Tackling obesity in area and U.S.
MANISTIQUE – Obesity is a very serious and costly health problem. According to the Centers for Disease Control, there are many health problems associated with obesity including coronary heart disease, Type 2 diabetes, various types of cancers, and hypertension. In 2008, Michigan had the 8th highest rate of obesity in the United States. At that time, 65.3 percent of Michigan adults were classified as overweight or obese. More alarming is that Michigan youth are becoming increasingly obese. A 2009 Michigan Department of Community Health report showed that in 2009, 28.9 percent of Michigan youth in grades nine through 12 were either overweight or obese.
Direct costs associated with obesity, such as prescription drugs, emergency room visits, and other outpatient visits cost the U.S. $14.1 billion annually. According to research by John Cawley, associate professor in the Department of Policy Analysis and Management at Cornell University, inpatient hospital stays for obesity related health problems cost the U.S. another $237.6 million annually. Obesity has also been associated with delayed skill acquisition in children as young as two to three years old and with lower wages for employees, especially white females. Cawley also found employee absenteeism related to obesity is estimated to cost the U.S. $4.3 billion annually.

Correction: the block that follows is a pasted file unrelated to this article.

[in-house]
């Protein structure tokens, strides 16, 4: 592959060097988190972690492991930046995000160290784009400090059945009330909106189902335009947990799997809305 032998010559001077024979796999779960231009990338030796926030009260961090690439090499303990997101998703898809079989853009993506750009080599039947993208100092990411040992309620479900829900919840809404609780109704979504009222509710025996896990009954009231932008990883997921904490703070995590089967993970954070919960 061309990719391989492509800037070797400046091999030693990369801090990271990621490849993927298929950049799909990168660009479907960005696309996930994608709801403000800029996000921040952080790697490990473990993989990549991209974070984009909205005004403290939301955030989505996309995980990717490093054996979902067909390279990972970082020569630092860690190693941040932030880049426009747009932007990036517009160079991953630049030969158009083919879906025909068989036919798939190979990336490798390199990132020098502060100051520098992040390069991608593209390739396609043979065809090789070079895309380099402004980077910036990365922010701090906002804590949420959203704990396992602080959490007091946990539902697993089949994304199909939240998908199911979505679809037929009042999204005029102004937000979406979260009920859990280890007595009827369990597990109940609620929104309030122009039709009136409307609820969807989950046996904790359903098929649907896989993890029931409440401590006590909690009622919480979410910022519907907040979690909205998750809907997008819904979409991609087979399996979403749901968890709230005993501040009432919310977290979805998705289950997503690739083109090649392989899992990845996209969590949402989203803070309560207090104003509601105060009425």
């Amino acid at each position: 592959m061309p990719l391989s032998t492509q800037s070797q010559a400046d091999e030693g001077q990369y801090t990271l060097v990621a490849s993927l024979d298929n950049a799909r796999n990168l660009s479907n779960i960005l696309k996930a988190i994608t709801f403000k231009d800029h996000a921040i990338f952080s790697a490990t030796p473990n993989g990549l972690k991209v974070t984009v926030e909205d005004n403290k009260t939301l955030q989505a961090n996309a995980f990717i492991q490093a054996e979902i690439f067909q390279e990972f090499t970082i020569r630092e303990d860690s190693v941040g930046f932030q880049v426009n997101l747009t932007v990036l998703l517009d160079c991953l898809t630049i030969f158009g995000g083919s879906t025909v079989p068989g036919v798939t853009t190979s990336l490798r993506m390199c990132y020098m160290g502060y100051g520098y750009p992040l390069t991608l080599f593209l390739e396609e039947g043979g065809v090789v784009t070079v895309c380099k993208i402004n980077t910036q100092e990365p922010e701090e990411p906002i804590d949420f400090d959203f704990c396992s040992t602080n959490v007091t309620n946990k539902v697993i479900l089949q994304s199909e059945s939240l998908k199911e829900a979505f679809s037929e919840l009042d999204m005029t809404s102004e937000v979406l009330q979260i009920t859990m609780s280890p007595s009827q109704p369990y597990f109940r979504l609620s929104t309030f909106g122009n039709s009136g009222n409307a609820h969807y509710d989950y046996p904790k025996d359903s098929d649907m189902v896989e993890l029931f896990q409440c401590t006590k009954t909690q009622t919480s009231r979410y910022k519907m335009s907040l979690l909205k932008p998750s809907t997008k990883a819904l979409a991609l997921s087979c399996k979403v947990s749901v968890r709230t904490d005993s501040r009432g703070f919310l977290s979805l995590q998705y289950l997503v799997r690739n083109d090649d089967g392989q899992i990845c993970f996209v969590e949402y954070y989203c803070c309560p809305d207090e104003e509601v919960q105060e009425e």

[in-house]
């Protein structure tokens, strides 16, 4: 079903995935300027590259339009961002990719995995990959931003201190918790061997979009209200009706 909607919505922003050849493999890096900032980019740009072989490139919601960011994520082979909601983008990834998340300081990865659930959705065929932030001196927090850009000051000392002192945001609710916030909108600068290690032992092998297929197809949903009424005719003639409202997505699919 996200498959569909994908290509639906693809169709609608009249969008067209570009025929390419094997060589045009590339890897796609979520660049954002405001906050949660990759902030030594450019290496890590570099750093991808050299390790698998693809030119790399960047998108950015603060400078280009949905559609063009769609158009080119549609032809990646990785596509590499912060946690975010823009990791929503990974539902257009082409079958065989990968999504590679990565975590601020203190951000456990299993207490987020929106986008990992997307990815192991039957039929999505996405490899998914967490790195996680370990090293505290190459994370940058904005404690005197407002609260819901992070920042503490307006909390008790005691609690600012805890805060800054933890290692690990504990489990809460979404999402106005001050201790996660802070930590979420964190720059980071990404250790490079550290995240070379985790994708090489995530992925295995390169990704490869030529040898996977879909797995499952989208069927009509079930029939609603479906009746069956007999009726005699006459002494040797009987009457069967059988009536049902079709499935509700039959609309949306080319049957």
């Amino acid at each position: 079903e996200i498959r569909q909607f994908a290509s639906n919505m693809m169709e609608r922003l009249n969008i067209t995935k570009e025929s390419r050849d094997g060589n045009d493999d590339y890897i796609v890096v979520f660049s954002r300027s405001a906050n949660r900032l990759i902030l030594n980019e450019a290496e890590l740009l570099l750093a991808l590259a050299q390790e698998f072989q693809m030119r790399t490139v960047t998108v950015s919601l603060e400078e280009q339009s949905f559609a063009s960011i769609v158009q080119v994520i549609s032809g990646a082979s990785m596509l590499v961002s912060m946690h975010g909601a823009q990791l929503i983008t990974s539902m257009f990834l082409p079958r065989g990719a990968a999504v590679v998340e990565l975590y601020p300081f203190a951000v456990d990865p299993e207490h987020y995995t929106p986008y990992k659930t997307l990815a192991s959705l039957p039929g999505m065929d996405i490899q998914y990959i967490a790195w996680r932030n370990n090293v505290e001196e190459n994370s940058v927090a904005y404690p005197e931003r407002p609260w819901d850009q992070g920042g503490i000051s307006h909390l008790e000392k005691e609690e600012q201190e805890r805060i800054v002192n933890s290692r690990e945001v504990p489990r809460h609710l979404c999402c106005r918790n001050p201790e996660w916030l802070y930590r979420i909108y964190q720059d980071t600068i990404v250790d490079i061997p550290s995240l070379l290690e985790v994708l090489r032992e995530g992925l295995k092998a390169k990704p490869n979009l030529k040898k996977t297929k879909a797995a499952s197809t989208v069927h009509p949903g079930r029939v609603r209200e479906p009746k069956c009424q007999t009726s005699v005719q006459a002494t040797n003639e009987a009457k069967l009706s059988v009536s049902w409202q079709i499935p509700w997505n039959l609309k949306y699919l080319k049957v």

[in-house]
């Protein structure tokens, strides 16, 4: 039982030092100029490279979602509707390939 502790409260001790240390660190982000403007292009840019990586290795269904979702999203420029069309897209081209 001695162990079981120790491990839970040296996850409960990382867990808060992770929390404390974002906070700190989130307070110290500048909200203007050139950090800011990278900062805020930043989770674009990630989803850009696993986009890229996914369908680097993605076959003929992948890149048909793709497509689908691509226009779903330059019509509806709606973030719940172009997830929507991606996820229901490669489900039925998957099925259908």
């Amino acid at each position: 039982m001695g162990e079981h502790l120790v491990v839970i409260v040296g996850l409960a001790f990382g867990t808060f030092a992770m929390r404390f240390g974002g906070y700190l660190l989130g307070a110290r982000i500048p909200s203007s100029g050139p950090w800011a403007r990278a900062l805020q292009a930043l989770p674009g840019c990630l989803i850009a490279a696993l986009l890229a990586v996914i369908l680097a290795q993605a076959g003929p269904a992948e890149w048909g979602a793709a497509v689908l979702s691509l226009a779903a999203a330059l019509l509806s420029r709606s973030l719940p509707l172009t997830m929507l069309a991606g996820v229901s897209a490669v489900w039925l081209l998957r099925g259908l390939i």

Locally, the Sault Ste. Marie
Tribe of Chippewa Indians, through their Strategic Alliance for Health program has been working hard to help reduce obesity. They have pulled together a local coalition made up that is focusing, in part, on healthy eating and increasing physical activity. This group has been responsible for or contributed to many positive changes, including creation of a local farmer’s market, obtaining a grant to improve safe walking routes to school, and the creation of a program called “Walk Manistique”. This program will promote opportunities for walking in the area and will incorporate area attractions such as the boardwalk.
LMAS District Health Department urges residents to take advantage of these new opportunities. Even subtle changes like eating one healthy meal a week or taking a brisk walk in the evening will be a step in the right direction that could lead to more positive changes. Ultimately, each individual has control over weight loss. To reduce obesity in the U.S. we all will have to work very hard at making the healthy choice the default choice.
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Editor’s note: Check U.P. is a new monthly column featuring doctors and staff from Schoolcraft Memorial Hospital and the Luce, Mackinac, Alger, Schoolcraft Health Department. The column will focus on health topics important in the area and nation. This week’s column features Nick Derusha, health officer at LMAS.